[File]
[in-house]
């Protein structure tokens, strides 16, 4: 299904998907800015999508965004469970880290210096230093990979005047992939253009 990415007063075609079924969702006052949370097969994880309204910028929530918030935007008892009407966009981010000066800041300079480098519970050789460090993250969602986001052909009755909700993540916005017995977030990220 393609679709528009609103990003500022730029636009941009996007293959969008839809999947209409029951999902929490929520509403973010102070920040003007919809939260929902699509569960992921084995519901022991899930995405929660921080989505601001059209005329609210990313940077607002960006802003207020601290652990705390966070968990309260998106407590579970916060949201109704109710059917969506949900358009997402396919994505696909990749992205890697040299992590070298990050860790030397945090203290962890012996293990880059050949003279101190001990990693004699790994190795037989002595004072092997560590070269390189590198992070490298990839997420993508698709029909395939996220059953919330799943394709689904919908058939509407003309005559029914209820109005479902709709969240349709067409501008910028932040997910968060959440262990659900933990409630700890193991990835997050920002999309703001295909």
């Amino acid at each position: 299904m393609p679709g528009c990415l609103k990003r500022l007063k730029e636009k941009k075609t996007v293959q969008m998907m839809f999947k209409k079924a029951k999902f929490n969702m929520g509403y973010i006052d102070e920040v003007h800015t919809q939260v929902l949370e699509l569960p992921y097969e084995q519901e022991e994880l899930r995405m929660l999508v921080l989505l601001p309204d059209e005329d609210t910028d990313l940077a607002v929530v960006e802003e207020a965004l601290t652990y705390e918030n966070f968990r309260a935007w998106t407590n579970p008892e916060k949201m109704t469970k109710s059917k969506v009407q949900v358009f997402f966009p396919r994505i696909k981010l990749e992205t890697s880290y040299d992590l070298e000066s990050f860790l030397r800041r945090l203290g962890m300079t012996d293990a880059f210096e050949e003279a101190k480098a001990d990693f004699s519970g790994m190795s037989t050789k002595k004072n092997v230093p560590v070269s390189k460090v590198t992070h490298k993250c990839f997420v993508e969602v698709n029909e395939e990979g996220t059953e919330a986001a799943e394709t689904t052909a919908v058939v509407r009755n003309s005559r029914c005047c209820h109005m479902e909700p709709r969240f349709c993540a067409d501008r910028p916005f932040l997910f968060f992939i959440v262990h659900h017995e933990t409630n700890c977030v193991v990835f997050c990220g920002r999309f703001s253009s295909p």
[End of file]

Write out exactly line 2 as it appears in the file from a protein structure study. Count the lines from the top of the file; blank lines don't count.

């Protein structure tokens, strides 16, 4: 299904998907800015999508965004469970880290210096230093990979005047992939253009 990415007063075609079924969702006052949370097969994880309204910028929530918030935007008892009407966009981010000066800041300079480098519970050789460090993250969602986001052909009755909700993540916005017995977030990220 393609679709528009609103990003500022730029636009941009996007293959969008839809999947209409029951999902929490929520509403973010102070920040003007919809939260929902699509569960992921084995519901022991899930995405929660921080989505601001059209005329609210990313940077607002960006802003207020601290652990705390966070968990309260998106407590579970916060949201109704109710059917969506949900358009997402396919994505696909990749992205890697040299992590070298990050860790030397945090203290962890012996293990880059050949003279101190001990990693004699790994190795037989002595004072092997560590070269390189590198992070490298990839997420993508698709029909395939996220059953919330799943394709689904919908058939509407003309005559029914209820109005479902709709969240349709067409501008910028932040997910968060959440262990659900933990409630700890193991990835997050920002999309703001295909």